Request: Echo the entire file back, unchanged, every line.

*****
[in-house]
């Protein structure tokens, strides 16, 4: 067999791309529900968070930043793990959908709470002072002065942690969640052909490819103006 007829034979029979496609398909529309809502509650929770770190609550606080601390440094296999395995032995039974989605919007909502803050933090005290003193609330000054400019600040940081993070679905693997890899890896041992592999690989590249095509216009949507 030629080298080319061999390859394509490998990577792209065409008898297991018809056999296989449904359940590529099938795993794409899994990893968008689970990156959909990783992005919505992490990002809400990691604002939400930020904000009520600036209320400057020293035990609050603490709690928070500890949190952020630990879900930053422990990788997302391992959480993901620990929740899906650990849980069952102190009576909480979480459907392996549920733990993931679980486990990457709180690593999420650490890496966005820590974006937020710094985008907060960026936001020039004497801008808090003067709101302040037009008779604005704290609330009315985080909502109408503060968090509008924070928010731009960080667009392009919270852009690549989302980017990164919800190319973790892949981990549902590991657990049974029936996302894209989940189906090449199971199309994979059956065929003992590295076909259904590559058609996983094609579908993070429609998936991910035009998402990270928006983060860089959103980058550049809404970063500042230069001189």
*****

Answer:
[in-house]
């Protein structure tokens, strides 16, 4: 067999791309529900968070930043793990959908709470002072002065942690969640052909490819103006 007829034979029979496609398909529309809502509650929770770190609550606080601390440094296999395995032995039974989605919007909502803050933090005290003193609330000054400019600040940081993070679905693997890899890896041992592999690989590249095509216009949507 030629080298080319061999390859394509490998990577792209065409008898297991018809056999296989449904359940590529099938795993794409899994990893968008689970990156959909990783992005919505992490990002809400990691604002939400930020904000009520600036209320400057020293035990609050603490709690928070500890949190952020630990879900930053422990990788997302391992959480993901620990929740899906650990849980069952102190009576909480979480459907392996549920733990993931679980486990990457709180690593999420650490890496966005820590974006937020710094985008907060960026936001020039004497801008808090003067709101302040037009008779604005704290609330009315985080909502109408503060968090509008924070928010731009960080667009392009919270852009690549989302980017990164919800190319973790892949981990549902590991657990049974029936996302894209989940189906090449199971199309994979059956065929003992590295076909259904590559058609996983094609579908993070429609998936991910035009998402990270928006983060860089959103980058550049809404970063500042230069001189």